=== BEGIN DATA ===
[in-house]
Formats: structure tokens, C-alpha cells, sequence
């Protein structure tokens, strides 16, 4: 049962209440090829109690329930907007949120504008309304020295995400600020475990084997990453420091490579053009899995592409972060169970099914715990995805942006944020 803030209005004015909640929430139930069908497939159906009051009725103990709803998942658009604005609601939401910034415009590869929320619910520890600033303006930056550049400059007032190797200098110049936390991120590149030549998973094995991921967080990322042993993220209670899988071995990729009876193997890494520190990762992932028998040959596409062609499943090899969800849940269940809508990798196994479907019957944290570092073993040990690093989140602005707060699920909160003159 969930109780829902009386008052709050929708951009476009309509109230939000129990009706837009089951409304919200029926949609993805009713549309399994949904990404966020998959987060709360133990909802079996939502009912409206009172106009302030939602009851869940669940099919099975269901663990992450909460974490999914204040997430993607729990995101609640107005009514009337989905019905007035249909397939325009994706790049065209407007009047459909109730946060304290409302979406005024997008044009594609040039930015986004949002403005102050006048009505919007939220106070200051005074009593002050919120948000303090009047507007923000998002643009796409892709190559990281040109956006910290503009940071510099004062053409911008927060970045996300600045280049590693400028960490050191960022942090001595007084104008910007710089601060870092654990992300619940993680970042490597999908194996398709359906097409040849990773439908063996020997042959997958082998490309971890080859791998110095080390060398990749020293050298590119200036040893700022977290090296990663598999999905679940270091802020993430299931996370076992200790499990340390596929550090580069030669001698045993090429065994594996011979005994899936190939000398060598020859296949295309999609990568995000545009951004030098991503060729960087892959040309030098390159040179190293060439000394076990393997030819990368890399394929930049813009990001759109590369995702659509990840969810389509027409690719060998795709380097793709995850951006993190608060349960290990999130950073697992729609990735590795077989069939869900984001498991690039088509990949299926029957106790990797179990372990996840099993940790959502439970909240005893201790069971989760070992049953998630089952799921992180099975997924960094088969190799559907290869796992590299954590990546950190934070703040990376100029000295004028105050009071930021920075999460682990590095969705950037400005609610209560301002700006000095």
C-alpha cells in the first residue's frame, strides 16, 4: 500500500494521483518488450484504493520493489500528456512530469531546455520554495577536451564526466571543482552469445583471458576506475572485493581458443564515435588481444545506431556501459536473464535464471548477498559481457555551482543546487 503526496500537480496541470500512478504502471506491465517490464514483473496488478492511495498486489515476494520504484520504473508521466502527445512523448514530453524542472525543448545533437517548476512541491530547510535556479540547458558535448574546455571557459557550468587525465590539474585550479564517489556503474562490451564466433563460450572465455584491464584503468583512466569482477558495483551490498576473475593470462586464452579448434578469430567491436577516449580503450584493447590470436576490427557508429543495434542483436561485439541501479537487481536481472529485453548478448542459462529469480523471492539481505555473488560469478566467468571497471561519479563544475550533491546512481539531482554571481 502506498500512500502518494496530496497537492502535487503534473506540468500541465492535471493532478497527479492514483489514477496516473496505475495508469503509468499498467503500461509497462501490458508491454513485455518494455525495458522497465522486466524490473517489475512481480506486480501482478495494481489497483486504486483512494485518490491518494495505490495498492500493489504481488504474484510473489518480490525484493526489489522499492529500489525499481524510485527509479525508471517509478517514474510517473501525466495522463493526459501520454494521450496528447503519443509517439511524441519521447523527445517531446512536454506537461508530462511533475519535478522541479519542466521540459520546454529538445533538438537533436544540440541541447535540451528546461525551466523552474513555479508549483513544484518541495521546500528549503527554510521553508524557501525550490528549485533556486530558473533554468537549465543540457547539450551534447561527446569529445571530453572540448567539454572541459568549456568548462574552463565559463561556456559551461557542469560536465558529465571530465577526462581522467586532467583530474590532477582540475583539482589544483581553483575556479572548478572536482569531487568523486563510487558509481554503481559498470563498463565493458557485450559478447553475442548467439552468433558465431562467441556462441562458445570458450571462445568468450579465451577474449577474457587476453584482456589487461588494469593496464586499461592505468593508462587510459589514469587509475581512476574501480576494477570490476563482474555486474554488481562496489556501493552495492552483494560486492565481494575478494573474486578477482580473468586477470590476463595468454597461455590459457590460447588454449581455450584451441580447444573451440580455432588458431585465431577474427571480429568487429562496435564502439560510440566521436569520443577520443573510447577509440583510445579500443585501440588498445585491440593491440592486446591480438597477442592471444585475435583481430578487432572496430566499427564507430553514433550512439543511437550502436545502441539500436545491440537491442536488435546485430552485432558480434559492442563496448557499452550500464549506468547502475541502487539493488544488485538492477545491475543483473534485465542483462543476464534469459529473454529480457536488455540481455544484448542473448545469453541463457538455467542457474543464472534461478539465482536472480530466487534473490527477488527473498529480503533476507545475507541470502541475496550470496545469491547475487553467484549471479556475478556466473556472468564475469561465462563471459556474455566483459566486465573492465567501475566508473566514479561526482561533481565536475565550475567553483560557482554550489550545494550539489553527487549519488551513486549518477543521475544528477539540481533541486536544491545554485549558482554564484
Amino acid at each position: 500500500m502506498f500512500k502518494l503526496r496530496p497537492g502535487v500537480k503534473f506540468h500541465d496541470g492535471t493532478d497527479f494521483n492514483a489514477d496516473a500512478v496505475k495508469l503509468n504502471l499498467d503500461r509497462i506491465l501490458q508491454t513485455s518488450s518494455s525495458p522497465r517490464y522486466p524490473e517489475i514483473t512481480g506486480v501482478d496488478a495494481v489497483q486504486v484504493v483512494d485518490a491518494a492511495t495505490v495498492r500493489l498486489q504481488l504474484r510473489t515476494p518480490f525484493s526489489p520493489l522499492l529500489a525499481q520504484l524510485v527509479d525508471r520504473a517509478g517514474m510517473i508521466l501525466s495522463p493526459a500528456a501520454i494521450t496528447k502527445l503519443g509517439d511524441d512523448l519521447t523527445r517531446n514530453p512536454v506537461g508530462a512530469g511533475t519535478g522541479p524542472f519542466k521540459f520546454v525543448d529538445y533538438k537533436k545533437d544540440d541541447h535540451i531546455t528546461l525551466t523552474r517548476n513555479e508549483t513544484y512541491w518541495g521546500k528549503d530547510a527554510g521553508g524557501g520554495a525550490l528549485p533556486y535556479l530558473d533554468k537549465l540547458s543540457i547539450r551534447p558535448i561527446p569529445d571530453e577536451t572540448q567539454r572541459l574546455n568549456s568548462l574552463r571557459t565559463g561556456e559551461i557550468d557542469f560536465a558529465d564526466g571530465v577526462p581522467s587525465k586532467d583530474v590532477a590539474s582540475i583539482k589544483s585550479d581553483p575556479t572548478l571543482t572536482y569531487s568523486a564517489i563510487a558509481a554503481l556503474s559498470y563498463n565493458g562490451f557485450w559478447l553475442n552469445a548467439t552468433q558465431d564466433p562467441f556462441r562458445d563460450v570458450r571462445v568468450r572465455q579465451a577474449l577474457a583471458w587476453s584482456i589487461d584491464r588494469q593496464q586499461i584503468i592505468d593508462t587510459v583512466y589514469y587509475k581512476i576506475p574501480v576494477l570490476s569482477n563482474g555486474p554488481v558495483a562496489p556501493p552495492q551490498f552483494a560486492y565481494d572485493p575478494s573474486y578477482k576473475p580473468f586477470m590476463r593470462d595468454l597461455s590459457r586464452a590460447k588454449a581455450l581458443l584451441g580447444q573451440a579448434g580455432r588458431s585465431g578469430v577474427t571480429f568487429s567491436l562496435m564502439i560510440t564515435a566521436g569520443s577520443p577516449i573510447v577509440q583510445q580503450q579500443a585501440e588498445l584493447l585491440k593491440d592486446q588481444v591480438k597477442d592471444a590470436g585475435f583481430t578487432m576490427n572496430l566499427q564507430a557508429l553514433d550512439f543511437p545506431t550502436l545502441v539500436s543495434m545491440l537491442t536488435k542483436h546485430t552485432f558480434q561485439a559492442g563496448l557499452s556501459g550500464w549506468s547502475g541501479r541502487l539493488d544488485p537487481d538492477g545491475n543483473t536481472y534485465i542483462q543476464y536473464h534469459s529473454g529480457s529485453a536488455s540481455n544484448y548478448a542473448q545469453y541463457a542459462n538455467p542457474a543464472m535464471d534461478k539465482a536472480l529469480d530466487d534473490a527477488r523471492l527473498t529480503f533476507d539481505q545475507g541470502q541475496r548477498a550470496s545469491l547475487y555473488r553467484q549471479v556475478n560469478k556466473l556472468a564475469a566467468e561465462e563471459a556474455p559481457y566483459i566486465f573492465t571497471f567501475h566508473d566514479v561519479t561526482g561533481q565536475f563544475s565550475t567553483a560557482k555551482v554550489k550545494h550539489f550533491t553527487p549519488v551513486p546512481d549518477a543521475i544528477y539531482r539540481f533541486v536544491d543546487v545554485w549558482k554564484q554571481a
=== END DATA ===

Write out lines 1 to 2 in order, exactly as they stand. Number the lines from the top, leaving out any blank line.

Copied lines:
[in-house]
Formats: structure tokens, C-alpha cells, sequence